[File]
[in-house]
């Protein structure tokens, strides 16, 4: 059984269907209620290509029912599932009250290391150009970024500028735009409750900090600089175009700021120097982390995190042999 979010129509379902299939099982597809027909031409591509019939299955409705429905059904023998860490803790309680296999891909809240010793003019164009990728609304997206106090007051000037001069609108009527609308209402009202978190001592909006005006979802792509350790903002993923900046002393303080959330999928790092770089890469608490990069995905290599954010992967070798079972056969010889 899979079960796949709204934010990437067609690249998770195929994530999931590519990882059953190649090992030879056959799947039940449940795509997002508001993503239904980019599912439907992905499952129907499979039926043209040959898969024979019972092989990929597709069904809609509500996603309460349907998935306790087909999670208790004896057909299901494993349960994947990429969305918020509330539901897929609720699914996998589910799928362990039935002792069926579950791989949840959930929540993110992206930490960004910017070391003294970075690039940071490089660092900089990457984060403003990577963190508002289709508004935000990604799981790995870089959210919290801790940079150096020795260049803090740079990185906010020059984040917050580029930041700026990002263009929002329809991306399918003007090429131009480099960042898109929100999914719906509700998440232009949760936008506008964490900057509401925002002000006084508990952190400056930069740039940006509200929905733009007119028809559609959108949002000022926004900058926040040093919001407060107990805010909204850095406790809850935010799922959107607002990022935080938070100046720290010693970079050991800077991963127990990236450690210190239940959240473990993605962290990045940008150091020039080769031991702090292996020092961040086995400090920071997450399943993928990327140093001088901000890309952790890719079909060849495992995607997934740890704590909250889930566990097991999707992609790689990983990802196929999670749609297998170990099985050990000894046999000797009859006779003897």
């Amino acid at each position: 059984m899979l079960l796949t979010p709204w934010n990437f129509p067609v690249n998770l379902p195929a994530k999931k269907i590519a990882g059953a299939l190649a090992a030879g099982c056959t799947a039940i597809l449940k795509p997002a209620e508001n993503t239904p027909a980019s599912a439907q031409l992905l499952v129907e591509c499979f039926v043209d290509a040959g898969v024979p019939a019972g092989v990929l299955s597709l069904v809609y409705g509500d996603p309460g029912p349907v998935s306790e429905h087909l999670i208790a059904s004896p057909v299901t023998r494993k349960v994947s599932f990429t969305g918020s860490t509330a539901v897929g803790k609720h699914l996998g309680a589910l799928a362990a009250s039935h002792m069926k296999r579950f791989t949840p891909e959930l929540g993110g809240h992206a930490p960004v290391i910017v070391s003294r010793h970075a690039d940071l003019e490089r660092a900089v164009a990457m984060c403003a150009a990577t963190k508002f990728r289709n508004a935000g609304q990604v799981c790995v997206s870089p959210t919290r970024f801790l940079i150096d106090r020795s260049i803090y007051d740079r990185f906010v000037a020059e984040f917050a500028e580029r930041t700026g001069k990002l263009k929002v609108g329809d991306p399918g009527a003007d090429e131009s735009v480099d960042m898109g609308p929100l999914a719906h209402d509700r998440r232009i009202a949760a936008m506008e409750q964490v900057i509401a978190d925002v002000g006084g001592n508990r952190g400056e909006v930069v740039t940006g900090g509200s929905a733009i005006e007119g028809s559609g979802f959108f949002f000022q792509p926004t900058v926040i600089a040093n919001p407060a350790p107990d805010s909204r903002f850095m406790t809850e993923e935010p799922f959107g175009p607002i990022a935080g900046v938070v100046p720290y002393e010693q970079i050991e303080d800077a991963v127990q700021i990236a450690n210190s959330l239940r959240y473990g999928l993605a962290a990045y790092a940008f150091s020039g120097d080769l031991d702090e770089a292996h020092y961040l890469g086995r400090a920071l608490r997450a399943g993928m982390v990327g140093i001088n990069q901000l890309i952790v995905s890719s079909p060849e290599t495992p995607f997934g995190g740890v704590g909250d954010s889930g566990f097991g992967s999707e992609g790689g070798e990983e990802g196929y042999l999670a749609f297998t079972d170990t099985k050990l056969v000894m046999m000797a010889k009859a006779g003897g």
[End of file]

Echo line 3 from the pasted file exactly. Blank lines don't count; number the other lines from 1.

């Amino acid at each position: 059984m899979l079960l796949t979010p709204w934010n990437f129509p067609v690249n998770l379902p195929a994530k999931k269907i590519a990882g059953a299939l190649a090992a030879g099982c056959t799947a039940i597809l449940k795509p997002a209620e508001n993503t239904p027909a980019s599912a439907q031409l992905l499952v129907e591509c499979f039926v043209d290509a040959g898969v024979p019939a019972g092989v990929l299955s597709l069904v809609y409705g509500d996603p309460g029912p349907v998935s306790e429905h087909l999670i208790a059904s004896p057909v299901t023998r494993k349960v994947s599932f990429t969305g918020s860490t509330a539901v897929g803790k609720h699914l996998g309680a589910l799928a362990a009250s039935h002792m069926k296999r579950f791989t949840p891909e959930l929540g993110g809240h992206a930490p960004v290391i910017v070391s003294r010793h970075a690039d940071l003019e490089r660092a900089v164009a990457m984060c403003a150009a990577t963190k508002f990728r289709n508004a935000g609304q990604v799981c790995v997206s870089p959210t919290r970024f801790l940079i150096d106090r020795s260049i803090y007051d740079r990185f906010v000037a020059e984040f917050a500028e580029r930041t700026g001069k990002l263009k929002v609108g329809d991306p399918g009527a003007d090429e131009s735009v480099d960042m898109g609308p929100l999914a719906h209402d509700r998440r232009i009202a949760a936008m506008e409750q964490v900057i509401a978190d925002v002000g006084g001592n508990r952190g400056e909006v930069v740039t940006g900090g509200s929905a733009i005006e007119g028809s559609g979802f959108f949002f000022q792509p926004t900058v926040i600089a040093n919001p407060a350790p107990d805010s909204r903002f850095m406790t809850e993923e935010p799922f959107g175009p607002i990022a935080g900046v938070v100046p720290y002393e010693q970079i050991e303080d800077a991963v127990q700021i990236a450690n210190s959330l239940r959240y473990g999928l993605a962290a990045y790092a940008f150091s020039g120097d080769l031991d702090e770089a292996h020092y961040l890469g086995r400090a920071l608490r997450a399943g993928m982390v990327g140093i001088n990069q901000l890309i952790v995905s890719s079909p060849e290599t495992p995607f997934g995190g740890v704590g909250d954010s889930g566990f097991g992967s999707e992609g790689g070798e990983e990802g196929y042999l999670a749609f297998t079972d170990t099985k050990l056969v000894m046999m000797a010889k009859a006779g003897g």